Mariah Carey vs. Whitney Houston
In the pre-Bodyguard Nineties, Whitney Houston seemed in danger of losing the octave-scaling R&B diva mantle to a young upstart named Mariah Carey. Barely in her twenties, Carey's self-titled 1990 debut had sold 15 million copies worldwide, 5 million more than Houston's (still absurdly high-selling) I'm Your Baby Tonight. Tabloids were quick to pit the pair against one another, but their feud was largely all smoke and no fire until Houston was asked about her supposed rivalry during a 1990 television interview – delivering the immortal: "What do I think of her? I don't think of her." The studio audience got the hint and hooted with Jerry Springer–level abandon. Houston's halfhearted backpedaling ("Musically, I think she's a good singer.") did little to calm the crowd.
Houston served up an equally chilly response in 1995, when her own "Exhale (Shoop Shoop)" got booted from the top of the charts by "One Sweet Day," Carey's ballad with Boyz II Men. When MTV dared to put the "What do you think of Mimi" question to her again, she answered with the delightfully obtuse, "Maybe it's not what I think; it's what she thinks. It's more important."
Producers of the 1998 animated biblical epic The Prince of Egypt booked Carey and Houston to duet on "When You Believe" for the soundtrack, leading to a string of public goodwill gestures between the two. They put in an appearance on The Oprah Winfrey Show to deny that any beef existed between them, dismissing it all as "dramatics."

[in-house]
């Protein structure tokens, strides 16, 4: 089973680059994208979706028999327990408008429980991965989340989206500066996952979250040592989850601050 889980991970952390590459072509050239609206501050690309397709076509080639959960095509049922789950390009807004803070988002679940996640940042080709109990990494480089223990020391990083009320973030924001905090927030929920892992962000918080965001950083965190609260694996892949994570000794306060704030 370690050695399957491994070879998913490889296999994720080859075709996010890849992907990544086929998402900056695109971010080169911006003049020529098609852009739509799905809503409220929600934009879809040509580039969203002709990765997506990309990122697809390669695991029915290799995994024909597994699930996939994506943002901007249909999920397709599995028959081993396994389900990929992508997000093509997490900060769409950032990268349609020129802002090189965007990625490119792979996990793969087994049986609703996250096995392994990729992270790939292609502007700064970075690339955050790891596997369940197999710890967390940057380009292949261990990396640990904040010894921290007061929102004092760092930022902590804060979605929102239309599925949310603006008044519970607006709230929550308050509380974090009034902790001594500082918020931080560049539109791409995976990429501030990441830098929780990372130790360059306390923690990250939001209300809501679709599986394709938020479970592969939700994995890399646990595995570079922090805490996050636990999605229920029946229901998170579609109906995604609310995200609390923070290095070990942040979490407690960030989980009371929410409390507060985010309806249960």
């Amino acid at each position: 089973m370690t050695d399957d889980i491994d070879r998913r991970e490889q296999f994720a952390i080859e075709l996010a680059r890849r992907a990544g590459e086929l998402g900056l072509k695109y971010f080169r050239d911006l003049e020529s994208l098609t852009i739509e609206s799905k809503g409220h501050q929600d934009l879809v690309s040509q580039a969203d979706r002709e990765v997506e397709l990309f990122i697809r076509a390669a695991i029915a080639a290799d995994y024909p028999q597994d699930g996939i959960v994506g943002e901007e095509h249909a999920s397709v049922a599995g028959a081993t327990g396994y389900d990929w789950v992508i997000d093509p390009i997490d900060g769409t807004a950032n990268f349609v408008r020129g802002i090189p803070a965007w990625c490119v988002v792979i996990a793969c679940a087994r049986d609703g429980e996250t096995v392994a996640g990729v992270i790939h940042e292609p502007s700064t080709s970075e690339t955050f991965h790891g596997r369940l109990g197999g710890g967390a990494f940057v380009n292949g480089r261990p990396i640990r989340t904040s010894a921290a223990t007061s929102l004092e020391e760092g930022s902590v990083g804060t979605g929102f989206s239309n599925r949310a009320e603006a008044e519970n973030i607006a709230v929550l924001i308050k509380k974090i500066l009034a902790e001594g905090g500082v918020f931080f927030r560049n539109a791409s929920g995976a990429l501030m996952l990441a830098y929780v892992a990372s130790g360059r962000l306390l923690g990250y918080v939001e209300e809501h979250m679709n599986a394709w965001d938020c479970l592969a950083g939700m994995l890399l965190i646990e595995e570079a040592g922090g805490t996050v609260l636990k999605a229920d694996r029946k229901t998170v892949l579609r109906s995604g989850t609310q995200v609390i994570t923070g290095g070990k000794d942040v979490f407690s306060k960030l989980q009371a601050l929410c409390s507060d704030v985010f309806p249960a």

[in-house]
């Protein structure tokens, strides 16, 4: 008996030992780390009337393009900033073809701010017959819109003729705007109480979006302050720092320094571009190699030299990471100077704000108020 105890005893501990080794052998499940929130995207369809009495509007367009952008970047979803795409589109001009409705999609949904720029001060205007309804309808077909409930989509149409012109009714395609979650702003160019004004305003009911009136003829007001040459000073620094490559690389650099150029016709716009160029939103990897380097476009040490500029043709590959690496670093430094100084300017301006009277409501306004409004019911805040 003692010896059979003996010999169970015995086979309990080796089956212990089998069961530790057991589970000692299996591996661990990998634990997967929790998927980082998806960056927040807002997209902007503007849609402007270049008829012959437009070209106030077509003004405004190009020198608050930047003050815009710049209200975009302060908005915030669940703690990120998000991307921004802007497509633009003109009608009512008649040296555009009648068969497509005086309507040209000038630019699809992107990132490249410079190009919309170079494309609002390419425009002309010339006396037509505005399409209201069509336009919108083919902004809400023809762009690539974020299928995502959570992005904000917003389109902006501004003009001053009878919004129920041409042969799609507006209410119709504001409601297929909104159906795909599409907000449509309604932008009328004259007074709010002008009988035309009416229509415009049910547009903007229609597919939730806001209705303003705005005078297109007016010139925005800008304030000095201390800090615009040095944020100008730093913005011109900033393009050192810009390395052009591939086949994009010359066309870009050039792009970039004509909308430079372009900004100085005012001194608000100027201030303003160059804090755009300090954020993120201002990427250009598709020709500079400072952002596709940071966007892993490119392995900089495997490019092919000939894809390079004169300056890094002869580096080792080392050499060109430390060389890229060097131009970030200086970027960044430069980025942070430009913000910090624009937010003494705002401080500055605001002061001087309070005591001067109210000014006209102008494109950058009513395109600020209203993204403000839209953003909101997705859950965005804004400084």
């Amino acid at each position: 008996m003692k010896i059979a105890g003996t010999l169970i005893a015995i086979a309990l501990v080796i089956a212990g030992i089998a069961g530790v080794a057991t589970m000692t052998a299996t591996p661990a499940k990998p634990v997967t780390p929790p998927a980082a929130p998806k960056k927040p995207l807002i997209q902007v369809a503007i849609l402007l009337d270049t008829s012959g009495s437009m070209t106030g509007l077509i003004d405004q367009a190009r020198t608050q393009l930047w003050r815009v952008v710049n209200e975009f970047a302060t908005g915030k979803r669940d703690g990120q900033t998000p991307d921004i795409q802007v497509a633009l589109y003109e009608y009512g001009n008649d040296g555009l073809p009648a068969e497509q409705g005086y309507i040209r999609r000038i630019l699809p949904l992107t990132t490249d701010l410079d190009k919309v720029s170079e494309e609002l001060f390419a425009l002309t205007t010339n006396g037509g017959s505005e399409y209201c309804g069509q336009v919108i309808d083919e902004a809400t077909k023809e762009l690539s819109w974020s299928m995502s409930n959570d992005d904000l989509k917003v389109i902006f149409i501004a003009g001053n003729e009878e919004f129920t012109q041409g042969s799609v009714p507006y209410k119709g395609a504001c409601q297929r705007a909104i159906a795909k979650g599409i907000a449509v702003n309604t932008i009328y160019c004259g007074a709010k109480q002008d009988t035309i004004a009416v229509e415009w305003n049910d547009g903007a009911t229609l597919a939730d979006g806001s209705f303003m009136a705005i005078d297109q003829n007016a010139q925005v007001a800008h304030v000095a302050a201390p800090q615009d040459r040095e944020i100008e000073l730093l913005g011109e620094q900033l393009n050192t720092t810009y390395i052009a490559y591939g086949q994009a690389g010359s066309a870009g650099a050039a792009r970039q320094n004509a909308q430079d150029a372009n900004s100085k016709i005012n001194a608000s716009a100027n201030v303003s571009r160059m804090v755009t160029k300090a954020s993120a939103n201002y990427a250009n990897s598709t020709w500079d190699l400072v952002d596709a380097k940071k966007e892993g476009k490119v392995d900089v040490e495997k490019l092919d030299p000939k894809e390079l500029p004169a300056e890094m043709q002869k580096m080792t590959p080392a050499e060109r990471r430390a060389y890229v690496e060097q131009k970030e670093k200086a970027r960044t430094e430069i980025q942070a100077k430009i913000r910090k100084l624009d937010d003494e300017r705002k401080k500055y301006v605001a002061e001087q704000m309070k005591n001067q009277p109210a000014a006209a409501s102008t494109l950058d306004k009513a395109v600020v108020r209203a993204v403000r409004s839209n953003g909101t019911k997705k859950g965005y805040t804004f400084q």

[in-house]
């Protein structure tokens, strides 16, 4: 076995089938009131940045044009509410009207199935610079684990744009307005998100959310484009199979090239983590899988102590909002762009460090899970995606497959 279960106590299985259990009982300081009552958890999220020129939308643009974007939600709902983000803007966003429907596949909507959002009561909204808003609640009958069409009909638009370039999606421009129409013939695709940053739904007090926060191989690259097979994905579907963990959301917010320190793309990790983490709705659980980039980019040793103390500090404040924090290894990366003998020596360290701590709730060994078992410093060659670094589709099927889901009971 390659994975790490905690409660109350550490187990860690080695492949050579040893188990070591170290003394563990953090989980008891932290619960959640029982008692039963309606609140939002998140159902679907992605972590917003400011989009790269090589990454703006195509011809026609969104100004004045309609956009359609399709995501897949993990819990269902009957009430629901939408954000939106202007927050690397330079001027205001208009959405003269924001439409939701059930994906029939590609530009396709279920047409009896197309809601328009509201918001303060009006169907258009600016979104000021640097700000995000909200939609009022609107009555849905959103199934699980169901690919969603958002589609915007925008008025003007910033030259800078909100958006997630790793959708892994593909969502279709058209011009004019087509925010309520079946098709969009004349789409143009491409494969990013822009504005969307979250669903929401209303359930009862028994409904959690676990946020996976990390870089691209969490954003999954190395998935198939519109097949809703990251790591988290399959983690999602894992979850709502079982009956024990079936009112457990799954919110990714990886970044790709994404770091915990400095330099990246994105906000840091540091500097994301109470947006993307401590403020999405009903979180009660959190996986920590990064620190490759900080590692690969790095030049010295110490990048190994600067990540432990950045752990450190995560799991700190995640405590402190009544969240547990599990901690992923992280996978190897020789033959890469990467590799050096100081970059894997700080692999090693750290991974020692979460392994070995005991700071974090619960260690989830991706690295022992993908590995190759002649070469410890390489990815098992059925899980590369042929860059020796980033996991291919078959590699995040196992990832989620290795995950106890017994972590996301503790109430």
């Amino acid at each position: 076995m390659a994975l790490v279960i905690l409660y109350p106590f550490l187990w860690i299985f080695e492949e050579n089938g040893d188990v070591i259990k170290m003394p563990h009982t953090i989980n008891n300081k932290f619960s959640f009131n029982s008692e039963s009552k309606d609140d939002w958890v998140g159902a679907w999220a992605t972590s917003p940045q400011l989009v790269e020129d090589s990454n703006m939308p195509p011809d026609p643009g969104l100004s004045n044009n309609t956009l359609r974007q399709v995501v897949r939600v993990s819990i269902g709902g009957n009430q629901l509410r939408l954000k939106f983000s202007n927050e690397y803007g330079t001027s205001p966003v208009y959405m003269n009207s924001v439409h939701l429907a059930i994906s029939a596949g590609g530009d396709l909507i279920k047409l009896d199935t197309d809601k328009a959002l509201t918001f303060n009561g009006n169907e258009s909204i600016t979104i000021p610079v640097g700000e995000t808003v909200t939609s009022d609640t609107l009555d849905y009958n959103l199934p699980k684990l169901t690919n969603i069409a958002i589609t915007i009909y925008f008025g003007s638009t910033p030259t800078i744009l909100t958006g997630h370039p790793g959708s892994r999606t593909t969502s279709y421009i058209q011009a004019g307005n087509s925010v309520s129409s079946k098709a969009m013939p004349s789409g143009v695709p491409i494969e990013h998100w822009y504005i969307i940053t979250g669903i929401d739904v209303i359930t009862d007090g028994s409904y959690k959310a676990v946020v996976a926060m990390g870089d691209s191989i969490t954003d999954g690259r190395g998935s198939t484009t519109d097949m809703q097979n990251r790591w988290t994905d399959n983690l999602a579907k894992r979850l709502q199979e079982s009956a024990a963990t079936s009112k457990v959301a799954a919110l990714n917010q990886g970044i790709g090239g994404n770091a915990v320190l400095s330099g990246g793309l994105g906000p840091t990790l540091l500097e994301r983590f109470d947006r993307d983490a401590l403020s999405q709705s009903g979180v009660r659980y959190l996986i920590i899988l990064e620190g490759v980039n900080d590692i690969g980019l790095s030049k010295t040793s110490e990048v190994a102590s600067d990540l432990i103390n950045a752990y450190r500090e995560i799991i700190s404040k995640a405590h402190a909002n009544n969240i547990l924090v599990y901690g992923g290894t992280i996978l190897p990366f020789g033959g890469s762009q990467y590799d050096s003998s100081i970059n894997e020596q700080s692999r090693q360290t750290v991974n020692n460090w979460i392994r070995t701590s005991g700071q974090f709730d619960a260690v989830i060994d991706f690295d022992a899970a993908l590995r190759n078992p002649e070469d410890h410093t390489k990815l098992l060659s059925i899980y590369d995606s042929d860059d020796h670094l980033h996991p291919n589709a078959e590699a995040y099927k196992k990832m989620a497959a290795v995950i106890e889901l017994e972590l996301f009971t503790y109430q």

They even poked fun at their rocky past while presenting Best Male Video at the 1998 MTV Video Music Awards, strutting to the podium in identical, but supposedly "one of a kind" dresses. The staged fashion faux pas provoked a comical catfight, until they stripped down to reveal different dresses and embraced in a warm hug.
Following Houston's death in February 2012, Carey was among the mourners at the star-studded service held in the late icon's hometown of Newark, New Jersey. "I'm almost incapable to be talking about this still," she said during an appearance on Good Morning America in the days that followed. "I don't think people could ever really understand our relationship. There was always this supposed rivalry in the beginning and then we did the duet and became friends ... I loved her."